Big Money Dominates D.C. Race For Council
Thursday, March 29, 2007
Iraj Askarinam, owner of the Spaghetti Garden in Adams Morgan, wanted to talk to the mayor.
His issue: the city's enforcement of laws regulating the amount of alcohol restaurants can sell. So Askarinam went to a recent event where he could get Mayor Adrian M. Fenty's ear: a meet and greet for Muriel Bowser, whom Fenty (D) has endorsed to fill his old Ward 4 seat.
"A friend told me the mayor would be there, and I could talk to him," said Askarinam, who went with his daughter, a Ward 4 resident. He wrote a $100 check for Bowser.
Fenty's support for Bowser has turned the May 1 special election to fill two ward seats on the D.C. Council into an exercise in machine-style power politics, pulling significant amounts of money into the campaign with Fenty right in the middle.
"It's hard to compete with the mayor," said Michael A. Brown, who challenged the mayor in last fall's Democratic primary and has raised the second highest amount of money in the Ward 4 race.
The power politics model has spilled over to the Ward 7 race, where D.C. Council Chairman Vincent C. Gray (D) supports Yvette Alexander -- one of the 18 candidates vying to take his old seat. Fenty has not endorsed a candidate in that race.
Alexander, who had $3,300 in January before Gray's endorsement, raised $58,400 during the next six weeks. Last night, Gray appeared with Alexander at a fundraiser on the Southwest waterfront, and the candidate picked up more than $6,000. Alexander's next closest competitor in money, Victor Vandell, who often mentions his work as a volunteer in Fenty's mayoral campaign, raised $51,800.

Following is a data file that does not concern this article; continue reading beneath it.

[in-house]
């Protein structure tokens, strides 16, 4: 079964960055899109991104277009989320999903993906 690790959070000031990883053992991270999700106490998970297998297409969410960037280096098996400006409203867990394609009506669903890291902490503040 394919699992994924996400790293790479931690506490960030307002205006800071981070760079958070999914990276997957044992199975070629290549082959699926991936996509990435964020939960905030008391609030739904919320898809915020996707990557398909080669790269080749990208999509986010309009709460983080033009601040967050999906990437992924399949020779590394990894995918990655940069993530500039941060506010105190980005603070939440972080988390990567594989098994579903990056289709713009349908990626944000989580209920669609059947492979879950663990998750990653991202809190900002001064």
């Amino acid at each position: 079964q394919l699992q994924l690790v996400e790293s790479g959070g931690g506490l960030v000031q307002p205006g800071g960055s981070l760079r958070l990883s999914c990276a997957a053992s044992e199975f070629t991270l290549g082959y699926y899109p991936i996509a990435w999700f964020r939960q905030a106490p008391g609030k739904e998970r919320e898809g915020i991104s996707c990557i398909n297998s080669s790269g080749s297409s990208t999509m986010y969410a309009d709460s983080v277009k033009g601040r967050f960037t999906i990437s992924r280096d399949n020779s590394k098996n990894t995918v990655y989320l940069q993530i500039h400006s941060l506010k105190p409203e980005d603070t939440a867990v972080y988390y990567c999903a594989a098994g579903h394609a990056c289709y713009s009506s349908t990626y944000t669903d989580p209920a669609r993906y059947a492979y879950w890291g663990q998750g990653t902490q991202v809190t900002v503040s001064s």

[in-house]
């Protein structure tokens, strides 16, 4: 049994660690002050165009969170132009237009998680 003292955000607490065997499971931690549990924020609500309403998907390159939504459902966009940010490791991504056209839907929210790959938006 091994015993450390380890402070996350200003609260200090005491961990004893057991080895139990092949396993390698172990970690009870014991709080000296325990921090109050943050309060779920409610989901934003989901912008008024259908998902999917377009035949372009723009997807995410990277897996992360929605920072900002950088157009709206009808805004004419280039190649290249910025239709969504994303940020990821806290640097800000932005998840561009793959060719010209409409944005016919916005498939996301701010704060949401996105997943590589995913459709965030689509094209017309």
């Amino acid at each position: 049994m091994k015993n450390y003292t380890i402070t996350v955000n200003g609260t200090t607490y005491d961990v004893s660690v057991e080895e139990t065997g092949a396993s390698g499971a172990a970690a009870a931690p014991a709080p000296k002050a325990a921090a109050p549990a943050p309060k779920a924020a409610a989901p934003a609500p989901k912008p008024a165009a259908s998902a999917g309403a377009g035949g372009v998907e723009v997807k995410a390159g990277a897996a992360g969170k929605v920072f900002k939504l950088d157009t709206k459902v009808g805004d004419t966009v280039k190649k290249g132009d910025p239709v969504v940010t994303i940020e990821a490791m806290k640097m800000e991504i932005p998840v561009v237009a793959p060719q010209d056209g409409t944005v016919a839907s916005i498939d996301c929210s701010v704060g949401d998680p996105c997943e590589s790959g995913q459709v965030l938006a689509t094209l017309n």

More than a half million dollars has been raised in the Ward 4 race, which has 19 candidates. Bowser's share is $287,000, and Brown has raised $130,800. In both races, a majority of the money comes from contributors outside the ward.
The emphasis on cultivating donors with deep pockets from across the city and contrasts with that of Fenty's initial run for the Ward 4 seat seven years ago, when he defeated a two-decade incumbent with $43,700. Even in the mayoral primary, Fenty relied heavily on small donations from his Ward 4 neighbors.
Now Fenty and Gray have transformed typically low-key races into big money contests, with fundraisers that resemble high-priced wedding receptions. They have helped fill Bowser and Alexander's campaign war chests with $500 checks, the legal limit in a ward race, from real estate developers, major D.C. government contractors and other business interests who lobby D.C. Council.
Bowser has received 422 donations of $500, which make up almost three-quarters of her total raised.
Alexander has 79 donations of $500, for 64 percent of her total.